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OSTI Employees Cited for Central Roles in Science.gov
December 23, 2005
Oak Ridge, TN – The Office of Scientific and Technical Information's Sharon Jordan and Valerie Allen were recently cited for their central roles in the creation and ongoing development of Science.gov, a federal science Web portal.
Jordan, Assistant Director of Program Integration for OSTI, and Allen, Product Manager of Science.gov — along with Jean Bowers, National Technical Information Service and Ken Lanfear, U.S. Geological Survey — received the second annual Award of Meritorious Service, given by CENDI, an interagency working group of senior scientific and technical information managers from 12 U.S. federal agencies.
According to the news release, the team has been central to the creation and ongoing development of this federal science portal (www.science.gov). Version 3.0 of Science.gov was launched in November with a sophisticated method for ranking science queries across 30 deep Web scientific databases and 1,800 Web sites.
CENDI presents the Award of Meritorious Service annually to an individual or team who has made a noteworthy contribution to CENDI and to federal interagency cooperation. Through this award, CENDI recognizes the Science.gov team for its work to create a tool that provides online public access to a wealth of government science information without regard to agency of origin. Science.gov advances the President's management agenda to make the results of the federal government's investment in scientific research much easier for the public to access.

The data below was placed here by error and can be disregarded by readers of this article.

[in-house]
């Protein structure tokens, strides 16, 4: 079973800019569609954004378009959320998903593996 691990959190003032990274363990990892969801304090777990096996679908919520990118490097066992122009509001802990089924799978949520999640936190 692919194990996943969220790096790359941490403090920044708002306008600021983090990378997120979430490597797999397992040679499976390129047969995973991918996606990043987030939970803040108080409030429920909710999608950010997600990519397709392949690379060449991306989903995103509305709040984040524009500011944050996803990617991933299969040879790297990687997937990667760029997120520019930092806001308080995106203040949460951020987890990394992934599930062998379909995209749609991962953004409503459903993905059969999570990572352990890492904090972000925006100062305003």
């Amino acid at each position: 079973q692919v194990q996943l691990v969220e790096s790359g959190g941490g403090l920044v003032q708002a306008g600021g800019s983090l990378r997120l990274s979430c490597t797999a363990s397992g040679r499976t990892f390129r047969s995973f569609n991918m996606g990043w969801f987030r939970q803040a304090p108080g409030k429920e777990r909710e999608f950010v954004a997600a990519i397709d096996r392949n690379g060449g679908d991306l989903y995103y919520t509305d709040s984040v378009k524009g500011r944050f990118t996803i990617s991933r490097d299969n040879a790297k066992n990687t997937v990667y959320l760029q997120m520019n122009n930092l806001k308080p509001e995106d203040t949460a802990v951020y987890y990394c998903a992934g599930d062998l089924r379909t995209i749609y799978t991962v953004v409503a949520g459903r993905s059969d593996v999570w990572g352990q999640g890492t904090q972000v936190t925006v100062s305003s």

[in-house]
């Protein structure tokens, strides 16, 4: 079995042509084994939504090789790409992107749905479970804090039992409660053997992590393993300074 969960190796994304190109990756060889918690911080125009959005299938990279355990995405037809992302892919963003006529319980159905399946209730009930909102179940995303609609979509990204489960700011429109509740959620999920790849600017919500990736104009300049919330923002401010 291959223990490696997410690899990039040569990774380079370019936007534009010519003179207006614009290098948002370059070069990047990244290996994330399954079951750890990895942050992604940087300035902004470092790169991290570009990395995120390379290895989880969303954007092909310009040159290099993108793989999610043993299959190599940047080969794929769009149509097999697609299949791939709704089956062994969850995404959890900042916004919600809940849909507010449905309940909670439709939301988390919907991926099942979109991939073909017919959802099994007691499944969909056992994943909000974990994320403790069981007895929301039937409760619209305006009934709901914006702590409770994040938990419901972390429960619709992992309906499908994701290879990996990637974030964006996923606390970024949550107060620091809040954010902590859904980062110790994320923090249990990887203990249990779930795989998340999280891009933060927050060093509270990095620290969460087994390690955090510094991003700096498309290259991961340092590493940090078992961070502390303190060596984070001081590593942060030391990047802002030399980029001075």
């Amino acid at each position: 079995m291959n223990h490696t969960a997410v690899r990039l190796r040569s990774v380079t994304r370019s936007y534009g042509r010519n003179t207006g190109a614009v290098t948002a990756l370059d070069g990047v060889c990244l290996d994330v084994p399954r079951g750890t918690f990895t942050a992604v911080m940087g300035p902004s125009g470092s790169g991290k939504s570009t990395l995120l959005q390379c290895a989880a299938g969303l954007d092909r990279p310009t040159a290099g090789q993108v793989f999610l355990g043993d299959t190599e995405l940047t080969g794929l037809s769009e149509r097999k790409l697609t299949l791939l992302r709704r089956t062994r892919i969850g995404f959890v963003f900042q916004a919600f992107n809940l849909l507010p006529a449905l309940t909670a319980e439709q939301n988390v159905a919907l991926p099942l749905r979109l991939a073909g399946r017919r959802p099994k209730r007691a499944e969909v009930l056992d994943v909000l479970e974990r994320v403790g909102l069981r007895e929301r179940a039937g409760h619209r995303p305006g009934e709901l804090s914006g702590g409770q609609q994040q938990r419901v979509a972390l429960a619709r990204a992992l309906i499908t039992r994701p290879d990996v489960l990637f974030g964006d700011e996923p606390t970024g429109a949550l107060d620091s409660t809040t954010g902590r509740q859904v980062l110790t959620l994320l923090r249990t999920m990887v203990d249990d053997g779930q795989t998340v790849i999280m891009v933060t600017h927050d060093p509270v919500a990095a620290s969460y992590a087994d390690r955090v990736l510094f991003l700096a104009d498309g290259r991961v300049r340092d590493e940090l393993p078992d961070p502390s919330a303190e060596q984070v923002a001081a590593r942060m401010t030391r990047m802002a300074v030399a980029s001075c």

Dr. Walter Warnick, chair of CENDI and director of OSTI, said that "CENDI's credo has long been to make sure science information is shared." He added, "Science.gov is a shining example of that effort, and we are proud to honor these team members for their outstanding accomplishments."
Dr. Elliot Siegel, Associate Director for Health Information Programs Development at the National Library of Medicine, and chair of the CENDI awards program, noted the group's leadership and commitment to developing Science.gov. "Because of the team's extraordinary efforts, Science.gov has emerged as an important tool for promoting science literacy and empowering our nation's citizens with ready access to the billions of dollars of research and development funded each year by the federal government."
Last updated: 9/22/2006